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Supercomputing essential for 'cyberscholarship' future

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The marriage of  high-performance computing with digital libraries will increase the  scale of research and scientific discovery, according to a Cornell professor. Writing in the Winter 2008 issue of the Journal of Electronic Publishing William Arms, Cornell University professor of Computer Science, said: ‘High-performance computing can bring together vast quantities of material -- datasets, manuscripts, reports, etc -- that might never make their way into a traditional library.’

Arms added: ‘A scholar reads only a few hundreds of documents; a supercomputer can analyse millions.’

While noting that a person has a rich understanding of what is being read while a computer works at a very superficial level, Arms argues that profound new research will be made possible by the simple analysis of huge amounts of information. ‘Computer programs can identify latent patterns of information or relationships that will never be found by human searching or browsing,’ he added, and researchers will want computer programs "to act as their agents" searching billions of items based on intelligent guesses.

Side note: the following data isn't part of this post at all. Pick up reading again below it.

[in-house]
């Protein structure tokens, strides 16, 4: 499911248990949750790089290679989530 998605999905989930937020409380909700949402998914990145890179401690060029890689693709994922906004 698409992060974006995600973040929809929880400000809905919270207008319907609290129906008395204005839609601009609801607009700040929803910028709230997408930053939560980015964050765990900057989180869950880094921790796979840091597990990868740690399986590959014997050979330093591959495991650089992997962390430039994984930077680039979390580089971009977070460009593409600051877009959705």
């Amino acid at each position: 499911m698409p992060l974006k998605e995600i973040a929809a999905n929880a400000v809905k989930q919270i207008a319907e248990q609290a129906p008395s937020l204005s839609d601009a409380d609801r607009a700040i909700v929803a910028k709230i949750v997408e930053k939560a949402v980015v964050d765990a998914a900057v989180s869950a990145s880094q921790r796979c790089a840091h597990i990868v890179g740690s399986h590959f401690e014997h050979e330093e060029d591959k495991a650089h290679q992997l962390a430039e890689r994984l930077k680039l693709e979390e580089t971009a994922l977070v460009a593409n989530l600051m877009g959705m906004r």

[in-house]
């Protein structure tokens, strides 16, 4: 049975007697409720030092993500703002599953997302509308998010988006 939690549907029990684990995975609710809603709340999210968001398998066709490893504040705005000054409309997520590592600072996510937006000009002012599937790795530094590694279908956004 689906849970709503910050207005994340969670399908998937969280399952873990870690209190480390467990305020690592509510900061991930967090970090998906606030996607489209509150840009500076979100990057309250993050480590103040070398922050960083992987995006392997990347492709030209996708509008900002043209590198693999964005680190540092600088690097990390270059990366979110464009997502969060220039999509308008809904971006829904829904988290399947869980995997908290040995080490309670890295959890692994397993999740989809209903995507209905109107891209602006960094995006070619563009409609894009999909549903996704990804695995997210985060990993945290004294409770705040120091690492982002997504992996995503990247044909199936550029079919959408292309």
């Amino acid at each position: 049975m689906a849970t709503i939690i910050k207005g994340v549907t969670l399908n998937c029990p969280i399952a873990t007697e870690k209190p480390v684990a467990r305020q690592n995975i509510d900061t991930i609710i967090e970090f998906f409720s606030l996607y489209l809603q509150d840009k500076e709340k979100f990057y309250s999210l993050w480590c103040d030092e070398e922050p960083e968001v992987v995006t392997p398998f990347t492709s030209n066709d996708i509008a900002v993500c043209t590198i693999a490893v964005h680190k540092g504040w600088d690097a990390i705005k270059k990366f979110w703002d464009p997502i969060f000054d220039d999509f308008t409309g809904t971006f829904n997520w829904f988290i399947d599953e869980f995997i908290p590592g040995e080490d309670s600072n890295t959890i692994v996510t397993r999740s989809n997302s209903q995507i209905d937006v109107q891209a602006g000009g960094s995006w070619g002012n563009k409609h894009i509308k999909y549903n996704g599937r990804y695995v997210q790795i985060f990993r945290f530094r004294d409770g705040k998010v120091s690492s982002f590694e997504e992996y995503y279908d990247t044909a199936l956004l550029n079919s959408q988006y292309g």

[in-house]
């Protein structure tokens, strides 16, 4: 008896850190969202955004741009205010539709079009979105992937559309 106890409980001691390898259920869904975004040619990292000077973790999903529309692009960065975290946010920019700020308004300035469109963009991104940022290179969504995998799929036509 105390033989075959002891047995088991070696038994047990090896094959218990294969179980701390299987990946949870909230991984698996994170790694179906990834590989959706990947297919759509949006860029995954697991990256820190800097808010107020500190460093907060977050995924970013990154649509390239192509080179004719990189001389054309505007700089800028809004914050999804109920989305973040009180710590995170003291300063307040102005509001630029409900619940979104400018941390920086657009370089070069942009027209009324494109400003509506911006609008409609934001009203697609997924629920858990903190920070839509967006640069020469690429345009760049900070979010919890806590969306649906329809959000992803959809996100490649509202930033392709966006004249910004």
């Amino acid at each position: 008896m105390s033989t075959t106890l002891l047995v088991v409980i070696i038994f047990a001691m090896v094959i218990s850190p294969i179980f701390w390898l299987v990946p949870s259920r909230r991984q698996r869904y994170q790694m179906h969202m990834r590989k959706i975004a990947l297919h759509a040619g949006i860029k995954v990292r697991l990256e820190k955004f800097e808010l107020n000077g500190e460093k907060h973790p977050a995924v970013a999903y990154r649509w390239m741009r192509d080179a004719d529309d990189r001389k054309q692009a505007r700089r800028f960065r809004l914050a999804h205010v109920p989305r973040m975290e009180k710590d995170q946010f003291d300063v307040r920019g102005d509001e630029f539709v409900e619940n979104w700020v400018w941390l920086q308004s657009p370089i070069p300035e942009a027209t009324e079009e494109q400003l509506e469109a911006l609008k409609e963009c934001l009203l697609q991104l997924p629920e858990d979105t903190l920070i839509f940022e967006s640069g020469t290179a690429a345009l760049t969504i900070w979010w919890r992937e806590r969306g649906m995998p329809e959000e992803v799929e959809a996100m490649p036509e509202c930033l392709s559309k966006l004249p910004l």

Arms believes that high-performance computing will be essential in ushering in the age of 'cyberscholarship' when much of the content of scholarly fields will be in the form of digital data collections that are automatically analysed by computer programs.

'Perhaps the university library will cease to be the largest building on campus and become the largest computing centre,' Arms said.